Buffalo Bills WR Cole Beasley vows to live 'life like I want' amid backlash to anti-vaccine remarks

BUFFALO, N.Y. -- Bills wide receiver Cole Beasley released a statement on Twitter on Friday in response to the sharp backlash he has received on social media, disclosing that he is not vaccinated and pledging to "live my one life like I want to regardless."

"I will be outside doing what I do," he wrote. "I'll be out in public. If your [sic] scared of me then steer clear, or get vaccinated. ... I may die of covid, but I'd rather die actually living.

"I'm not going to take meds for a leg that isn't broken. I'd rather take my chances with Covid and build up my immunity that way. ... I'll play for free this year to live life how I've lived it from day one. If I'm forced into retirement, so be it."

Beasley said "a lot of other NFL players" agree with his stance but "aren't in the right place in their careers to be so outspoken." By speaking his mind, Beasley said he hopes he is doing his part to represent those players.

Beasley took to Twitter hours after he said he spoke with the NFLPA soon after complaining about its jointly agreed-to policy with the NFL regarding COVID-19 protocols.

The policy, which applies to training camp and the preseason, heavily restricts unvaccinated players while allowing vaccinated players to return to near normalcy, which made Beasley question Thursday via his Twitter account whether "anyone will fight for the players."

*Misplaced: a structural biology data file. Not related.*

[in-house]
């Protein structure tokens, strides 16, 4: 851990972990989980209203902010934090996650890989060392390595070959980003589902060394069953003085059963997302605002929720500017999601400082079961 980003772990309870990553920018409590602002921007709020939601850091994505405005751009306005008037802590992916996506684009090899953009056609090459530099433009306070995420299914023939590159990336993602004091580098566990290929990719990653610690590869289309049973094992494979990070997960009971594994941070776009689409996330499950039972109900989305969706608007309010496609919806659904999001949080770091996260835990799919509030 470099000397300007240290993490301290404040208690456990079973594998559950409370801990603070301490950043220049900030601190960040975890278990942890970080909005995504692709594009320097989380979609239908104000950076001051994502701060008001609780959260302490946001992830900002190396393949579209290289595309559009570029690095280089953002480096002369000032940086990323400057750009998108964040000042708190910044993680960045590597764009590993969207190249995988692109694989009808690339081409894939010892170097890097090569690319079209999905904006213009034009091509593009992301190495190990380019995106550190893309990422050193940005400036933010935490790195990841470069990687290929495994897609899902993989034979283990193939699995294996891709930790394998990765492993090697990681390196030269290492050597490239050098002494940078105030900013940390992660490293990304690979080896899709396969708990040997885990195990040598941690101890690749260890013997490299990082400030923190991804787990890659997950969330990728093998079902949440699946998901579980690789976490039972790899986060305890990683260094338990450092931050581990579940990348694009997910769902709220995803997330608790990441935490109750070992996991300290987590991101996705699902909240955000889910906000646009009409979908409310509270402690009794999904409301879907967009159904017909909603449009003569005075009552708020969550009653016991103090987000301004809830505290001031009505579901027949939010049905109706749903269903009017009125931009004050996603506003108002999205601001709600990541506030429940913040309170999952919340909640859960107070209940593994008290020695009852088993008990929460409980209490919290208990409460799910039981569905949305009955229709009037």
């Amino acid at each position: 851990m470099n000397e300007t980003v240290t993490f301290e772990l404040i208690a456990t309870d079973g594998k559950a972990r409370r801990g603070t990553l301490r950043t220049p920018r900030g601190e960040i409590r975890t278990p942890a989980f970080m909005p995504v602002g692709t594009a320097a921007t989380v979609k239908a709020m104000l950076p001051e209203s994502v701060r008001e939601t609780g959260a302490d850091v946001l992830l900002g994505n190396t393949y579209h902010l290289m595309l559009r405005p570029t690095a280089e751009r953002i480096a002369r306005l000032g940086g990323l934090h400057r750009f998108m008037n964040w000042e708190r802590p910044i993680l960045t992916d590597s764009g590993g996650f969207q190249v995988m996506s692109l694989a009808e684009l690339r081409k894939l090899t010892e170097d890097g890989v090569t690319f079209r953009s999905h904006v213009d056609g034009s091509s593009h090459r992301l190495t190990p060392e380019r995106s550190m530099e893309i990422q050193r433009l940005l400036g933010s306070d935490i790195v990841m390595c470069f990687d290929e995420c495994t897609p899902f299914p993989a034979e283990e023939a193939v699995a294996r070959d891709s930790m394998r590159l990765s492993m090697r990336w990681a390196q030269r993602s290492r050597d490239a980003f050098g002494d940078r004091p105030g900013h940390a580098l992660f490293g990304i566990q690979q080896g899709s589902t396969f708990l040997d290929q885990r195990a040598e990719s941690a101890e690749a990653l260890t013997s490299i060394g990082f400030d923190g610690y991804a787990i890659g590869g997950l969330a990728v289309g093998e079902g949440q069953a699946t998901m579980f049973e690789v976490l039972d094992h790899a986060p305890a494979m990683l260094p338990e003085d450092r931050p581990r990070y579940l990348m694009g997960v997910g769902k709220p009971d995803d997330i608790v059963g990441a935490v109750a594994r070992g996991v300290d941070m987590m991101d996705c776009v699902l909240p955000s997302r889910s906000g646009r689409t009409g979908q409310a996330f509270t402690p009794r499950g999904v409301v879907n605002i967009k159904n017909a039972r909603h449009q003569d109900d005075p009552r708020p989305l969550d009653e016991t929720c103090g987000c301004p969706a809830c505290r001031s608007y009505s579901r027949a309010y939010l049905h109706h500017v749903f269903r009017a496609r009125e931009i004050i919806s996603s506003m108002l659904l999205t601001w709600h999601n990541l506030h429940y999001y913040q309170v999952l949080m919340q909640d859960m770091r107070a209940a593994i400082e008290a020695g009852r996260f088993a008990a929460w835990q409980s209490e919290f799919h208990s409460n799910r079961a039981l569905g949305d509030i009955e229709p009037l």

Beasley tweeted Friday morning a confirmation of The Athletic's report that the NFLPA had reached out to him and come to an understanding regarding certain aspects of the policy.

"Now we have spoken and are working through it," he wrote. "From what I'm told these are guidelines for preseason and it's nothing final."

The notable differences in the new policy include no daily testing for vaccinated players, who will also no longer be required to wear masks at team facilities or during team travel. Vaccinated players will have no travel restrictions, can use the sauna/steam room and weight room without capacity limits, and can interact with vaccinated friends and family during team travel.

Unvaccinated players will be required to test for COVID-19 every day and must wear masks throughout the team facility and during travel. They will not be allowed to use the sauna/steam rooms, are subject to weight room capacity limits and may not leave the team hotel to eat in restaurants or interact with anyone outside of the team traveling party during team travel.